Free Java implementations are software projects that implement Oracle's Java technologies and are distributed under free software licences, making them free software. Sun released most of its Java source code as free software in May 2007, so it can now almost be considered a free Java implementation. Java implementations include compilers, runtimes, class libraries, etc. Advocates of free and open source software refer to free or open source Java virtual machine software as free runtimes or free Java runtimes.
Some advocates in this movement prefer not to use the term "Java" as it has trademark issues associated with it. Hence, even though it is a "free Java movement", the term "free Java runtimes" is avoided by them.
The first free project to offer substantial parts of Java platform functionality was likely guavac, which began some time before November 1995.
Since then, the free software movement developed other Java compilers, most notably the GNU Compiler for Java. Others include the Eclipse Java Compiler (ECJ), which is maintained by the Eclipse Foundation, and Jikes, which is no longer actively maintained. Since the GNU Compiler Collection's 4.3 release, GCJ (its Java compiler) is using the ECJ parser front-end for parsing Java.
Examples of free runtime environments include Kaffe, SableVM and gcj.
GNU Classpath is the main free software class library for Java. Most free runtimes use GNU Classpath as their class library.
In May 2005, Apache Harmony was announced, however, the project chose the Apache License, which was at the time incompatible with all existing free Java implementations.
Another event in May 2005 was the announcement that OpenOffice.org 2.0 would depend on Java features which free software implementations couldn't provide. Following controversy, OpenOffice.org adopted a guideline requiring it to work with free Java implementations.
Notable applications that already worked with free software Java implementations before November 2006 include OpenOffice.org and Vuze, both of which work when compiled with GCJ.
On 13 November 2006, Sun released its compiler, javac, under the GNU General Public License.
As of September 2007, as well as javac, Sun has released the code of HotSpot (the virtual machine) and almost all the Java Class Library as free software.
Following their promise to release a fully buildable JDK based almost completely on free and open source code in the first half of 2007, Sun released the complete source code of the Class library under the GPL on May 8, 2007, except some limited parts that were licensed by Sun from 3rd parties who did not want their code to be released under a free software licence. Sun has stated that it aims to replace the parts that remain proprietary and closed source with alternative implementations and make the class library completely free and open source. Since there's some encumbered code in the JDK, Sun will continue to use that code in commercial releases until it's replaced by fully functional free and open-source alternatives.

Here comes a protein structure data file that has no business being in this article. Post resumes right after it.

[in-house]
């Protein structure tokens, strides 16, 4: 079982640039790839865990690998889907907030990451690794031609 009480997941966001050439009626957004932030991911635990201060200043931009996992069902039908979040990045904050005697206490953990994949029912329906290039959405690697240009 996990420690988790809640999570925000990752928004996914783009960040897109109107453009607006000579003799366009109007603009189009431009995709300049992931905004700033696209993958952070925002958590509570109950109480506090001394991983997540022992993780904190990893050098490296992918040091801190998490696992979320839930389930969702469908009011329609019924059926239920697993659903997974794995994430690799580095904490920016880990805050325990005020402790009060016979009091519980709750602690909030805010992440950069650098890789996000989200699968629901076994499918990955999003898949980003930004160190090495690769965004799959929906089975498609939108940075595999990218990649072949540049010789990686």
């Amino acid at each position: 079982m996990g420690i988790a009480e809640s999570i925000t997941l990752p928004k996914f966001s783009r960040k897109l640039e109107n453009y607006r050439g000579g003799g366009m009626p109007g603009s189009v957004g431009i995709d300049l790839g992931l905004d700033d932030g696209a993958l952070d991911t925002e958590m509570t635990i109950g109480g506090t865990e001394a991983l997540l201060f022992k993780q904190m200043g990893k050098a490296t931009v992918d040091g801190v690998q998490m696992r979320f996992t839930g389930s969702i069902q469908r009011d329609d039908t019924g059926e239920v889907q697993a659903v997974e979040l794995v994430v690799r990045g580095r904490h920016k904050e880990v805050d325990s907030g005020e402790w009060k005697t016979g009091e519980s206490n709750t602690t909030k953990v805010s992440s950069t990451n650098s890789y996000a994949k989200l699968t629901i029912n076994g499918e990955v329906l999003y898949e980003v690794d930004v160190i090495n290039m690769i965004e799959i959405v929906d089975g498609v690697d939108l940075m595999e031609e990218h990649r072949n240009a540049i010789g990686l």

See also: OpenJDK
As of May 2008, the only part of the Class library that remains proprietary (4% as of May 2007 for OpenJDK 7,  and less than 1% as of May 2008 in OpenJDK 6) is the SNMP implementation.
Since the first May 2007 release, Sun Microsystems, with the help of the community, has released as free software (or replaced with free-software alternatives) almost all the encumbered code:
Because of these previously encumbered components, it was not possible to build OpenJDK only with free software components. In order to be able to do this before the whole class library is made free, and to be able to bundle OpenJDK in Fedora Core and other free Linux distributions, Red Hat has started a project called IcedTea. It is basically an OpenJDK/GNU Classpath hybrid that can be used to bootstrap OpenJDK using only free software.
As of March 2008, the Fedora 9 distribution has been released with OpenJDK 6 instead of the IcedTea implementation of OpenJDK 7. Some of the stated reasons for this change are:
In June 2008, it was announced that IcedTea 6 (as the packaged version of OpenJDK on Fedora 9) had passed the Technology Compatibility Kit tests and can claim to be a fully compatible Java 6 implementation.
In September 2013, Azul Systems released Zulu, a free, open source build of OpenJDK for Windows Server and the Microsoft Azure Cloud. Later releases added support for Mac OS X, multiple versions of Linux and the Java Platform, Standard Edition version 8. Zulu is certified compliant with Java SE 8, 7 and 6 using the OpenJDK Community Technology Compatibility Kit.
Amazon have released Amazon Corretto a no-cost, multiplatform, production-ready distribution of the Open Java Development Kit. It is released under GPL v2 with the Classpath Exception. Long term support versions of Java 8 and Java 11 are available. It was first publicly released on 31 January 2019.
In 2017, the Eclipse Foundation released AdoptOpenJDK, now named Adoptium, who's main goal is "to promote and support free and open-source high-quality runtimes and associated technology for use across the Java ecosystem."
Wed Nov 22 05:43:07 1995 [...] CompilerMain.C, Compiler. C, Compiler.h, lexer.l, parser.y: Initial revision
Thomas Fitzsimmons updated the Fedora 9 release notes source pages to reflect that Fedora 9 would ship with OpenJDK 6 instead of the IcedTea implementation of OpenJDK 7. Fedora 9 (Sulphur) is due to release in May 2008.